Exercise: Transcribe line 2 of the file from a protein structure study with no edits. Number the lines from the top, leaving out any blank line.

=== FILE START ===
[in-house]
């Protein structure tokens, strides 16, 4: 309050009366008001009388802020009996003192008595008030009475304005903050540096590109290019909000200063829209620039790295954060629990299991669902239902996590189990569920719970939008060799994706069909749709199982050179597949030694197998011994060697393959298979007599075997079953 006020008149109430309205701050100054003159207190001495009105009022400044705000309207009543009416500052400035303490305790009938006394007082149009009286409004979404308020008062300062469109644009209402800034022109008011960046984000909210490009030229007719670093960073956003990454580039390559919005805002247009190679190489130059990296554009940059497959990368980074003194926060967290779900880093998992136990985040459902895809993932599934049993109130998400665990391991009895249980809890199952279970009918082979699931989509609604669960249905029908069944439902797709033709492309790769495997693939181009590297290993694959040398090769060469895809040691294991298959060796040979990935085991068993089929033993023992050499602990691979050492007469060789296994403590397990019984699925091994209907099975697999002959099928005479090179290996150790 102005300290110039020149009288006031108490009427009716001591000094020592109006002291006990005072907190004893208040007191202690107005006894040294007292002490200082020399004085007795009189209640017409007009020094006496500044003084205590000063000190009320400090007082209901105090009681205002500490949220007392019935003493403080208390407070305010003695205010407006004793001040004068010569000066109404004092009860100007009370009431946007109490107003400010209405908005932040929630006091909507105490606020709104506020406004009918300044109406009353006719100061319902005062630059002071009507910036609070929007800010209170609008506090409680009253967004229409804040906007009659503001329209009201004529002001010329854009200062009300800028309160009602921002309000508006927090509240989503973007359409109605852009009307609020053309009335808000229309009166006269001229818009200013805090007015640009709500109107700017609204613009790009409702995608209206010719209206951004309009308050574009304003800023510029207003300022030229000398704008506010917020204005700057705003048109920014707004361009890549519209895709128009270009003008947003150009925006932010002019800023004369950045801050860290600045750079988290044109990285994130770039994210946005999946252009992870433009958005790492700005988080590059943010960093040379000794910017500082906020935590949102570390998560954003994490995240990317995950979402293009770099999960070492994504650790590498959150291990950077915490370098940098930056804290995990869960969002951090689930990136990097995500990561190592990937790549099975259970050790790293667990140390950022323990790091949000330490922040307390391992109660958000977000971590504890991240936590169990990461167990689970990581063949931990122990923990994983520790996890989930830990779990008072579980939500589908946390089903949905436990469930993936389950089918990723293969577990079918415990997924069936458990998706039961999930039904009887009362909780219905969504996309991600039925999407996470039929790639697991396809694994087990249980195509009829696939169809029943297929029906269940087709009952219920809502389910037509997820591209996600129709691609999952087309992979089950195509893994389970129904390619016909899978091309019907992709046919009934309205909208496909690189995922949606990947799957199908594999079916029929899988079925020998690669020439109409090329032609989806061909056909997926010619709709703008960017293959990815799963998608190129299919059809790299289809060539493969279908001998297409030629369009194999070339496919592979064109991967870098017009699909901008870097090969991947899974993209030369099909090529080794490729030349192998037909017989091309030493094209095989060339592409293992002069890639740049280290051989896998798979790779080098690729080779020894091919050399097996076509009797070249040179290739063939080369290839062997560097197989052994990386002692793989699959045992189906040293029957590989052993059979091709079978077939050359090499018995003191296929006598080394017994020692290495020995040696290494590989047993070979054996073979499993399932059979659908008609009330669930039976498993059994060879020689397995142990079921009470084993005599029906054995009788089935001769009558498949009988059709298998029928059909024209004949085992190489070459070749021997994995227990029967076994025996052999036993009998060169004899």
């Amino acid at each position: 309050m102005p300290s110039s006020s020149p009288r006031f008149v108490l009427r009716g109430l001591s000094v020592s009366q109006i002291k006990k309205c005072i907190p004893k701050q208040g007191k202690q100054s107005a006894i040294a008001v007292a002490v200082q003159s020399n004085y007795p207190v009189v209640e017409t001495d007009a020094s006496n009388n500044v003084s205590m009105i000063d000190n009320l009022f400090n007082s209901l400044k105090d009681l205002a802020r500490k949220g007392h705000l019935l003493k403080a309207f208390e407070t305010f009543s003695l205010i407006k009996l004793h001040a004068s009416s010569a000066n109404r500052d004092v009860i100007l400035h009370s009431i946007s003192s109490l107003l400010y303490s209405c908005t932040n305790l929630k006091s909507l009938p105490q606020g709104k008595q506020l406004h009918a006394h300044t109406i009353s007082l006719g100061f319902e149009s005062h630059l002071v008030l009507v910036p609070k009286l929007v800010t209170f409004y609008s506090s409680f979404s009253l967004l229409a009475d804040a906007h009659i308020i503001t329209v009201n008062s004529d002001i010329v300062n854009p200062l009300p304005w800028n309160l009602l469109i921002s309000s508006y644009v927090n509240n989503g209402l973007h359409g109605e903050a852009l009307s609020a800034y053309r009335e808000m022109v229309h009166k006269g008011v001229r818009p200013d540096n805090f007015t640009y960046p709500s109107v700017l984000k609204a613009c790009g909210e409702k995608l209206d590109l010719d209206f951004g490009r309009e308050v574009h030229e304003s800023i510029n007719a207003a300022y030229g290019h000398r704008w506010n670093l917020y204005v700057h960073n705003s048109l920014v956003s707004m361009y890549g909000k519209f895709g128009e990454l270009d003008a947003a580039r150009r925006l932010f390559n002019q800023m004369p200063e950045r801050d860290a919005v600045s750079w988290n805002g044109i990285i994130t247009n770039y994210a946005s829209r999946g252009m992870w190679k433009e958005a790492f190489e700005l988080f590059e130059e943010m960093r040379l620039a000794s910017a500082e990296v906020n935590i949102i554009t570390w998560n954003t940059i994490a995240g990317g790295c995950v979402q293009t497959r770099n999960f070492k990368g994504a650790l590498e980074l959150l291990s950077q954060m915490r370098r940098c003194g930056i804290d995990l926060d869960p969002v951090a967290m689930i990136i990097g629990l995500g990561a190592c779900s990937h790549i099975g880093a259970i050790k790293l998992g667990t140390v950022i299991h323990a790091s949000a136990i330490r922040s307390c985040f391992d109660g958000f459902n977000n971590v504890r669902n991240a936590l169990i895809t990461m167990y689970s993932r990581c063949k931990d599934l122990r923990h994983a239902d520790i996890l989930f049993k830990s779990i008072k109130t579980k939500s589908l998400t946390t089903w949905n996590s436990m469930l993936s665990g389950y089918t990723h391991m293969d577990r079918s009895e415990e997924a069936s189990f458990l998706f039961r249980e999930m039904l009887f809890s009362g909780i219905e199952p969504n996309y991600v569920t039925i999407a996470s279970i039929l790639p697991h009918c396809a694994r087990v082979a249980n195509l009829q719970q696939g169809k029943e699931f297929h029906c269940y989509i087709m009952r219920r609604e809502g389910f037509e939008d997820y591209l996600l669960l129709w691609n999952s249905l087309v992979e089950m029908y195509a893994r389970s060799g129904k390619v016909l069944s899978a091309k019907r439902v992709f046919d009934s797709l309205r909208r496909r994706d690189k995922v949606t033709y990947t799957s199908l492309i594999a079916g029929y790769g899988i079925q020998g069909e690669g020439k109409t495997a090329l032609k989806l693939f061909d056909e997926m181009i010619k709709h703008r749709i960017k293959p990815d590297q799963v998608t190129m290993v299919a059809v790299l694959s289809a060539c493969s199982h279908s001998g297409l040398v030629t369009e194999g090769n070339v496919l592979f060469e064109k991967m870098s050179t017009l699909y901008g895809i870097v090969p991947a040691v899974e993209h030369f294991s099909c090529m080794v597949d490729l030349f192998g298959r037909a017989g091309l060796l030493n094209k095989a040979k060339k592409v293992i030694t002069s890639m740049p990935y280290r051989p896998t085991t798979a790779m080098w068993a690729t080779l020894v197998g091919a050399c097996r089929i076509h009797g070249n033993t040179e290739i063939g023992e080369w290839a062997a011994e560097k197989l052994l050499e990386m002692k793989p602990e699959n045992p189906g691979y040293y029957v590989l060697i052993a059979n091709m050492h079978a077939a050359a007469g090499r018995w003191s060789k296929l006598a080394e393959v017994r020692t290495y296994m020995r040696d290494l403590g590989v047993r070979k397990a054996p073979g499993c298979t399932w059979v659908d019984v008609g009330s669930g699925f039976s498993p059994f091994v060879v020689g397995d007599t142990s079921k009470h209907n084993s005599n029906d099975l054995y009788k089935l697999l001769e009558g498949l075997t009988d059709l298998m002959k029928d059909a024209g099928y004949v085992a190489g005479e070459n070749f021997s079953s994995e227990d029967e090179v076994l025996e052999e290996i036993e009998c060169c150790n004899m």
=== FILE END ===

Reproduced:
């Protein structure tokens, strides 16, 4: 309050009366008001009388802020009996003192008595008030009475304005903050540096590109290019909000200063829209620039790295954060629990299991669902239902996590189990569920719970939008060799994706069909749709199982050179597949030694197998011994060697393959298979007599075997079953 006020008149109430309205701050100054003159207190001495009105009022400044705000309207009543009416500052400035303490305790009938006394007082149009009286409004979404308020008062300062469109644009209402800034022109008011960046984000909210490009030229007719670093960073956003990454580039390559919005805002247009190679190489130059990296554009940059497959990368980074003194926060967290779900880093998992136990985040459902895809993932599934049993109130998400665990391991009895249980809890199952279970009918082979699931989509609604669960249905029908069944439902797709033709492309790769495997693939181009590297290993694959040398090769060469895809040691294991298959060796040979990935085991068993089929033993023992050499602990691979050492007469060789296994403590397990019984699925091994209907099975697999002959099928005479090179290996150790 102005300290110039020149009288006031108490009427009716001591000094020592109006002291006990005072907190004893208040007191202690107005006894040294007292002490200082020399004085007795009189209640017409007009020094006496500044003084205590000063000190009320400090007082209901105090009681205002500490949220007392019935003493403080208390407070305010003695205010407006004793001040004068010569000066109404004092009860100007009370009431946007109490107003400010209405908005932040929630006091909507105490606020709104506020406004009918300044109406009353006719100061319902005062630059002071009507910036609070929007800010209170609008506090409680009253967004229409804040906007009659503001329209009201004529002001010329854009200062009300800028309160009602921002309000508006927090509240989503973007359409109605852009009307609020053309009335808000229309009166006269001229818009200013805090007015640009709500109107700017609204613009790009409702995608209206010719209206951004309009308050574009304003800023510029207003300022030229000398704008506010917020204005700057705003048109920014707004361009890549519209895709128009270009003008947003150009925006932010002019800023004369950045801050860290600045750079988290044109990285994130770039994210946005999946252009992870433009958005790492700005988080590059943010960093040379000794910017500082906020935590949102570390998560954003994490995240990317995950979402293009770099999960070492994504650790590498959150291990950077915490370098940098930056804290995990869960969002951090689930990136990097995500990561190592990937790549099975259970050790790293667990140390950022323990790091949000330490922040307390391992109660958000977000971590504890991240936590169990990461167990689970990581063949931990122990923990994983520790996890989930830990779990008072579980939500589908946390089903949905436990469930993936389950089918990723293969577990079918415990997924069936458990998706039961999930039904009887009362909780219905969504996309991600039925999407996470039929790639697991396809694994087990249980195509009829696939169809029943297929029906269940087709009952219920809502389910037509997820591209996600129709691609999952087309992979089950195509893994389970129904390619016909899978091309019907992709046919009934309205909208496909690189995922949606990947799957199908594999079916029929899988079925020998690669020439109409090329032609989806061909056909997926010619709709703008960017293959990815799963998608190129299919059809790299289809060539493969279908001998297409030629369009194999070339496919592979064109991967870098017009699909901008870097090969991947899974993209030369099909090529080794490729030349192998037909017989091309030493094209095989060339592409293992002069890639740049280290051989896998798979790779080098690729080779020894091919050399097996076509009797070249040179290739063939080369290839062997560097197989052994990386002692793989699959045992189906040293029957590989052993059979091709079978077939050359090499018995003191296929006598080394017994020692290495020995040696290494590989047993070979054996073979499993399932059979659908008609009330669930039976498993059994060879020689397995142990079921009470084993005599029906054995009788089935001769009558498949009988059709298998029928059909024209004949085992190489070459070749021997994995227990029967076994025996052999036993009998060169004899």